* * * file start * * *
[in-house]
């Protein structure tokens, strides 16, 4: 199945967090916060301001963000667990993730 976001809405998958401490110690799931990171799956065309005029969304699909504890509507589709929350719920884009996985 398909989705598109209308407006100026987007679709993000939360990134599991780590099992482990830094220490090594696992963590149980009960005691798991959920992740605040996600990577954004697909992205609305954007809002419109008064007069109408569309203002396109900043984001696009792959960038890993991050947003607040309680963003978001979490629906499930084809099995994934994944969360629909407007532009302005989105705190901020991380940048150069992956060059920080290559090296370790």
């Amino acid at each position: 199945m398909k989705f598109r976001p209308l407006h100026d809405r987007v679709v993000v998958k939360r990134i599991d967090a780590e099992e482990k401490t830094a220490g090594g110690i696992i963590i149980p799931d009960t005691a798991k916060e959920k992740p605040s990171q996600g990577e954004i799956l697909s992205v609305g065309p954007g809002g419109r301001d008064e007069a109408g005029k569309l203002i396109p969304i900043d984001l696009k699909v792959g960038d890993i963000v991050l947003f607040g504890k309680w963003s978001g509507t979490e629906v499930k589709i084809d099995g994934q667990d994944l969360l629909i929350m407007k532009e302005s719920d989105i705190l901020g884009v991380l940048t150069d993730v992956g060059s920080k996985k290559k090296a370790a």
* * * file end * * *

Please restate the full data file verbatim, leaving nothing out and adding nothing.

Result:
[in-house]
């Protein structure tokens, strides 16, 4: 199945967090916060301001963000667990993730 976001809405998958401490110690799931990171799956065309005029969304699909504890509507589709929350719920884009996985 398909989705598109209308407006100026987007679709993000939360990134599991780590099992482990830094220490090594696992963590149980009960005691798991959920992740605040996600990577954004697909992205609305954007809002419109008064007069109408569309203002396109900043984001696009792959960038890993991050947003607040309680963003978001979490629906499930084809099995994934994944969360629909407007532009302005989105705190901020991380940048150069992956060059920080290559090296370790």
């Amino acid at each position: 199945m398909k989705f598109r976001p209308l407006h100026d809405r987007v679709v993000v998958k939360r990134i599991d967090a780590e099992e482990k401490t830094a220490g090594g110690i696992i963590i149980p799931d009960t005691a798991k916060e959920k992740p605040s990171q996600g990577e954004i799956l697909s992205v609305g065309p954007g809002g419109r301001d008064e007069a109408g005029k569309l203002i396109p969304i900043d984001l696009k699909v792959g960038d890993i963000v991050l947003f607040g504890k309680w963003s978001g509507t979490e629906v499930k589709i084809d099995g994934q667990d994944l969360l629909i929350m407007k532009e302005s719920d989105i705190l901020g884009v991380l940048t150069d993730v992956g060059s920080k996985k290559k090296a370790a």